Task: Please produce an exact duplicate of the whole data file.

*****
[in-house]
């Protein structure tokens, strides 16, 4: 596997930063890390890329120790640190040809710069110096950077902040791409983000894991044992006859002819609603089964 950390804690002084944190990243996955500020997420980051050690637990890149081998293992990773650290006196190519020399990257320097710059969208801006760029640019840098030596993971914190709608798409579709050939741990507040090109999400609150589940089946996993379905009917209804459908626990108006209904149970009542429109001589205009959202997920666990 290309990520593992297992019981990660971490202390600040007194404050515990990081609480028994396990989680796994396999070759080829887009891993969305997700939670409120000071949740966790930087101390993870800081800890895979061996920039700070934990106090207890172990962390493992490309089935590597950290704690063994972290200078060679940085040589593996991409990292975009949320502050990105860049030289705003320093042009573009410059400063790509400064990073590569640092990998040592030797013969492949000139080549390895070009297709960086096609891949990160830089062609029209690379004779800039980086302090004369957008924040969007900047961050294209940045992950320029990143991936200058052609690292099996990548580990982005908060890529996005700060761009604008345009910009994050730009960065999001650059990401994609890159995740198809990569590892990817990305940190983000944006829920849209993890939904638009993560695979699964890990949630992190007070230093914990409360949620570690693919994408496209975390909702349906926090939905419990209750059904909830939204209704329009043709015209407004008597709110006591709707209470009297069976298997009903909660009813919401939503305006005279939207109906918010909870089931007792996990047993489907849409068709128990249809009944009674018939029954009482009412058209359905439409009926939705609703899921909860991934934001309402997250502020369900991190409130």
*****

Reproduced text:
[in-house]
């Protein structure tokens, strides 16, 4: 596997930063890390890329120790640190040809710069110096950077902040791409983000894991044992006859002819609603089964 950390804690002084944190990243996955500020997420980051050690637990890149081998293992990773650290006196190519020399990257320097710059969208801006760029640019840098030596993971914190709608798409579709050939741990507040090109999400609150589940089946996993379905009917209804459908626990108006209904149970009542429109001589205009959202997920666990 290309990520593992297992019981990660971490202390600040007194404050515990990081609480028994396990989680796994396999070759080829887009891993969305997700939670409120000071949740966790930087101390993870800081800890895979061996920039700070934990106090207890172990962390493992490309089935590597950290704690063994972290200078060679940085040589593996991409990292975009949320502050990105860049030289705003320093042009573009410059400063790509400064990073590569640092990998040592030797013969492949000139080549390895070009297709960086096609891949990160830089062609029209690379004779800039980086302090004369957008924040969007900047961050294209940045992950320029990143991936200058052609690292099996990548580990982005908060890529996005700060761009604008345009910009994050730009960065999001650059990401994609890159995740198809990569590892990817990305940190983000944006829920849209993890939904638009993560695979699964890990949630992190007070230093914990409360949620570690693919994408496209975390909702349906926090939905419990209750059904909830939204209704329009043709015209407004008597709110006591709707209470009297069976298997009903909660009813919401939503305006005279939207109906918010909870089931007792996990047993489907849409068709128990249809009944009674018939029954009482009412058209359905439409009926939705609703899921909860991934934001309402997250502020369900991190409130």